# Audio Impedance

Discussion in 'General Electronics Chat' started by electronewb, Sep 23, 2012.

1. ### electronewb Thread Starter Member

Apr 24, 2012
260
3
What is audio impedance what to use to audio match between 2 circuits?

Does a transformer can be used to match impedance?

As I understand it a circuit (source) would be 600Ohms and the (load) circuit would be 1500 Ohms that is impedance mismatch. But what determines the 600Ohm in the first circuit? The last resistor in the circuit would be a 600Ohms resistor?

And which one of those 2 circuits would be high impedance and which one would be low impedance?

2. ### liquidair Well-Known Member

Oct 1, 2009
92
5
Impedance matching is when you have say a 600 ohm source and it drives a 600 ohm load. It is only critical when you are concerned about extracting maximum power from a system. This is why we match speakers to an amp. A low impedance source driving a high impedance load (such as 10k in audio) transfers maximum voltage.

Transformers can match impedances yes and is common for audio.

600 ohms is really a standby from back in the tube days as it is the rough impedance output impedance of a cathode follower circuit. It's not necessarily the last value in the circuit, although in say an op amp circuit you would use a resistor to make the source 600 ohms.

There's no real cross over point from low or high impedance, it depends on the application, but in audio we'd prolly say anything over 10k is considered a high impedance.

3. ### Dyslexicbloke Well-Known Member

Sep 4, 2010
546
34
Those are odd values for any standard audio circuit, what are you trying to do?

And yes you can match with a transformer but you are going to need much more info than that to do it properly.

Impedance is resistance but its much more complex than that when a wide range of frequencies are in play. Its basically resistance at a given frequency.
see For a relatively simple description. :-
http://sound.westhost.com/impedanc.htm

To give you a real world example of things looking wrong and working beautifully.
Line level is usually described as having 75 Ohm characteristic impedance.
In fact if you pull apart a simple amp you will almost certainly find a 75Ohm resistor between the input and ground.

Twisted pair telephone cable is generally considered to be between 100 and 140 Ohm, again characteristic impedance as opposed to something you can measure with a multy-meter.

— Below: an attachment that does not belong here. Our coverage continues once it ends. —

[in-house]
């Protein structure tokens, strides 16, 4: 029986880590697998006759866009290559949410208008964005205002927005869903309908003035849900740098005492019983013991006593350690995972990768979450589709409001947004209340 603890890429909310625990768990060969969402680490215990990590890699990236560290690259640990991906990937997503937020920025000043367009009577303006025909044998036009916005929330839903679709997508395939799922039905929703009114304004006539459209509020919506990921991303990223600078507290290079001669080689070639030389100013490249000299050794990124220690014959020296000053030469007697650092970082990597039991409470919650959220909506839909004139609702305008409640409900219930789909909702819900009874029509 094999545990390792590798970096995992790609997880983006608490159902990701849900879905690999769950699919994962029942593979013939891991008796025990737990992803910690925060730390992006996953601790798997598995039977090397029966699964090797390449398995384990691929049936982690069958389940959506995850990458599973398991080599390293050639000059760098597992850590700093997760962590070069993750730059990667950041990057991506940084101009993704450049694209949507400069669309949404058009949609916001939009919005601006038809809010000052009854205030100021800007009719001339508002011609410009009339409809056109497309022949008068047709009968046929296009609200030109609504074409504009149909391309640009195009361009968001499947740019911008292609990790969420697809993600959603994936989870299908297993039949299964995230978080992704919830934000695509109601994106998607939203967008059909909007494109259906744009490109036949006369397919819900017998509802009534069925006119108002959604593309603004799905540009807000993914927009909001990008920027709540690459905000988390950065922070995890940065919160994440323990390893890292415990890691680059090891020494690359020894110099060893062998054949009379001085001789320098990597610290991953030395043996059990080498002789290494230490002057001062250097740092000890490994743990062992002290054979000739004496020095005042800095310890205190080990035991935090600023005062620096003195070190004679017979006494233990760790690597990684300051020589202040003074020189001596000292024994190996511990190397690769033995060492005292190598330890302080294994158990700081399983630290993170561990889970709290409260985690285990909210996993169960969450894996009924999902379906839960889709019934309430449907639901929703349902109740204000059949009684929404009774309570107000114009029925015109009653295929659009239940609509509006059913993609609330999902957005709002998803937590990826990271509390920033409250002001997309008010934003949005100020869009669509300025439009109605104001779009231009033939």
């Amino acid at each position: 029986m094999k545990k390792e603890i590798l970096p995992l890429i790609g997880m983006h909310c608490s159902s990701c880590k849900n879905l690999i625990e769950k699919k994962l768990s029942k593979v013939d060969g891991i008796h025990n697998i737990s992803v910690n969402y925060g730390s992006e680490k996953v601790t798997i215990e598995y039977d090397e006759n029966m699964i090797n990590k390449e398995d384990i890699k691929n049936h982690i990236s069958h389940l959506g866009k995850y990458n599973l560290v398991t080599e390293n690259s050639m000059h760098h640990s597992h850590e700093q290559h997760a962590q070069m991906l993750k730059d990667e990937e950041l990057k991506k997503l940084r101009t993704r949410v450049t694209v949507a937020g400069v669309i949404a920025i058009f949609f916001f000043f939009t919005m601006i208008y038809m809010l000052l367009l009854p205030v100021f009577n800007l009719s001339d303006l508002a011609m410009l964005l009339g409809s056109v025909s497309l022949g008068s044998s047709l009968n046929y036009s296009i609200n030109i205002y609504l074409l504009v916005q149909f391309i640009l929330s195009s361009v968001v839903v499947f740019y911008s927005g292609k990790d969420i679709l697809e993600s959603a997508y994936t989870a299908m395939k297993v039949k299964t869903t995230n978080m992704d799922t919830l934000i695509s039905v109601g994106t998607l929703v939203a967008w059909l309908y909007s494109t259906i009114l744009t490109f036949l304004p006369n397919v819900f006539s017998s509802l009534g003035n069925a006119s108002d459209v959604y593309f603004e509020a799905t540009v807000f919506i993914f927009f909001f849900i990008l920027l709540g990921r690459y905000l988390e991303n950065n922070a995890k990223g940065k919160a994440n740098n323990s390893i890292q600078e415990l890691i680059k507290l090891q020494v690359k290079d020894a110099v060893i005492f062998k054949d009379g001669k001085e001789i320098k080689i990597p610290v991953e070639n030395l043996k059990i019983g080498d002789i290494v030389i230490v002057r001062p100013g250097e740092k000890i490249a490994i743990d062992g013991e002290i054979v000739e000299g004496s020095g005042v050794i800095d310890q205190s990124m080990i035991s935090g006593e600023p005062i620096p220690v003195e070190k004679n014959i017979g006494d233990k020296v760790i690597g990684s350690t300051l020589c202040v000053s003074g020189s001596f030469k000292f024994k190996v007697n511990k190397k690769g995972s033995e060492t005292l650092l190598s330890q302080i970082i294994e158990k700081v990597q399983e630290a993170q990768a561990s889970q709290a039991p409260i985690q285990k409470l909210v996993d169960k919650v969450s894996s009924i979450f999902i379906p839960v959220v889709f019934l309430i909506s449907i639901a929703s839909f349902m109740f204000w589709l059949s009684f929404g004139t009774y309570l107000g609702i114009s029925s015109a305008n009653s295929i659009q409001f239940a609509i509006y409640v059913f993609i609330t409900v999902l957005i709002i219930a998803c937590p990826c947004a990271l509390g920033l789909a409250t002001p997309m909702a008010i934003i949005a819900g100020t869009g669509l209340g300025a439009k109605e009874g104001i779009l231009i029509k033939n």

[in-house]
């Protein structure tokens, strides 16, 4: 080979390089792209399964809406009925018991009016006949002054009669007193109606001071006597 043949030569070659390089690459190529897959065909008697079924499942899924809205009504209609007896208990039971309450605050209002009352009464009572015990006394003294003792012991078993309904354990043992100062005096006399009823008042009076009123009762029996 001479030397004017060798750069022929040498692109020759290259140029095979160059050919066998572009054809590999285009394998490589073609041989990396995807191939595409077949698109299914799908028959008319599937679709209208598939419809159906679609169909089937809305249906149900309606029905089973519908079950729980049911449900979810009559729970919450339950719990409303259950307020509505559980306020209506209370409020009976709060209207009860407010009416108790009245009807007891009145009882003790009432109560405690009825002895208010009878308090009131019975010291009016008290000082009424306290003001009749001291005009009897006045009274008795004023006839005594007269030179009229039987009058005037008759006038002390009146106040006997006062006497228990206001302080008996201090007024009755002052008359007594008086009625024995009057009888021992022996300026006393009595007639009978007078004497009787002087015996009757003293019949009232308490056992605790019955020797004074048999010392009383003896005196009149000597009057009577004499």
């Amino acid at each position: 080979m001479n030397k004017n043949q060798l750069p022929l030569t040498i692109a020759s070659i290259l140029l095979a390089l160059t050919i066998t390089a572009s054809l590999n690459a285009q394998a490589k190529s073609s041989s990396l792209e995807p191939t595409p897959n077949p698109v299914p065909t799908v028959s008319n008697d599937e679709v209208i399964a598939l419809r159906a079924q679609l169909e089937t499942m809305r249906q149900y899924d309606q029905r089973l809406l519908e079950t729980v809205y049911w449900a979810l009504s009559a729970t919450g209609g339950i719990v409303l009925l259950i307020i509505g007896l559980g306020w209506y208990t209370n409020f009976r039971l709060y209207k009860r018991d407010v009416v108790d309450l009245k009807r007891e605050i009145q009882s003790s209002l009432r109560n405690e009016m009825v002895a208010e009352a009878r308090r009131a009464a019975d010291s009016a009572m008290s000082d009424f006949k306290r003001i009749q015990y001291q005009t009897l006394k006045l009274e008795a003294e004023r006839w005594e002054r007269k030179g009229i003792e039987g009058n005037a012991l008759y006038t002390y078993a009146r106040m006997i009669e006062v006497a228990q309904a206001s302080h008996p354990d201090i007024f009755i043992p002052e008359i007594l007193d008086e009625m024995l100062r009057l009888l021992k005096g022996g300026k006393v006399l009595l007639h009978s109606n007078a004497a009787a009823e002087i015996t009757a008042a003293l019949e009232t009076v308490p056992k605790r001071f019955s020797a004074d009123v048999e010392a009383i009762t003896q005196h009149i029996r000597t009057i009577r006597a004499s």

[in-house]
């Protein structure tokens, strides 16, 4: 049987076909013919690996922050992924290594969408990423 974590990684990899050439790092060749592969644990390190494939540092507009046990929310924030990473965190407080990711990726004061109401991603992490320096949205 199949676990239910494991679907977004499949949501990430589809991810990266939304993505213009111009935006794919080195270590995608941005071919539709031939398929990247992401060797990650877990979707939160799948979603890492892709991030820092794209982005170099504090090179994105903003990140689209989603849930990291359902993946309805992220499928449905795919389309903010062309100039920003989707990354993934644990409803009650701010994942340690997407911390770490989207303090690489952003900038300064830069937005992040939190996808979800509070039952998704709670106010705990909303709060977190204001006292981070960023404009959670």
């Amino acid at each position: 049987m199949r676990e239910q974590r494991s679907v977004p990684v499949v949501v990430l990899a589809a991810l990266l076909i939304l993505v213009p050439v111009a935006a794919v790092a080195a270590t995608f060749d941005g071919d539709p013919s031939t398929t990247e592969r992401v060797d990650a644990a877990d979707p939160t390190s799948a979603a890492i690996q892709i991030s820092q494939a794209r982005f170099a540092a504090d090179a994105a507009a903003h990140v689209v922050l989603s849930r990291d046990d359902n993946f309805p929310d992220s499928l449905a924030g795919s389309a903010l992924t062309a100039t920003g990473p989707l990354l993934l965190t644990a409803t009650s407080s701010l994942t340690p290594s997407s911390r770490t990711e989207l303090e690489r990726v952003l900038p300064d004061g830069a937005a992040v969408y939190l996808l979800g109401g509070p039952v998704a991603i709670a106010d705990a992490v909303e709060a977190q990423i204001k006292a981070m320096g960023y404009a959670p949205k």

Many modems, designed to work over telephone lines use 600/600 isolation transformers and I only mention that because the very same 600Ohm transformers make ideal baluns for sending line level audio over twisted pair.

Like I said, anything but clear or simple.

4. ### crutschow Expert

Mar 14, 2008
20,876
5,929
Actually you do not match the speaker impedance to the amp impedance. A modern solid-state audio amp has an effective output impedance of much less than an ohm. The speaker impedance is just that for which the amplifier delivers its rated power. The amplifier may actually deliver more power at other than its rated impedance but that could possibly overheat or damage the amp.

5. ### liquidair Well-Known Member

Oct 1, 2009
92
5
Correct. I meant in tube circuits but forgot to clarify.

6. ### crutschow Expert

Mar 14, 2008
20,876
5,929
Well, I remember tube circuits, but probably not too many in this forum do...

7. ### Audioguru Expert

Dec 20, 2007
10,743
1,202
No we don't anymore.
60 years ago vacuum tube amplifiers used an output transformer to match the fairly high impedance of the vacuum tubes to the low impedance speaker.

Modern solid-state amplifiers do not have an output transformer and the output impedance of the amplifier is extremely low, 0.04 ohms or less.
The low impedance damps the resonances of a speaker and is called "a good damping factor".

EDIT: Sorry to repeat but I did not see the previous replies.
I guess some old geezers still use an old vacuum tube amplifier for their geetar.

8. ### liquidair Well-Known Member

Oct 1, 2009
92
5
Hehe...Watch it guys, I'm only in my early 30's!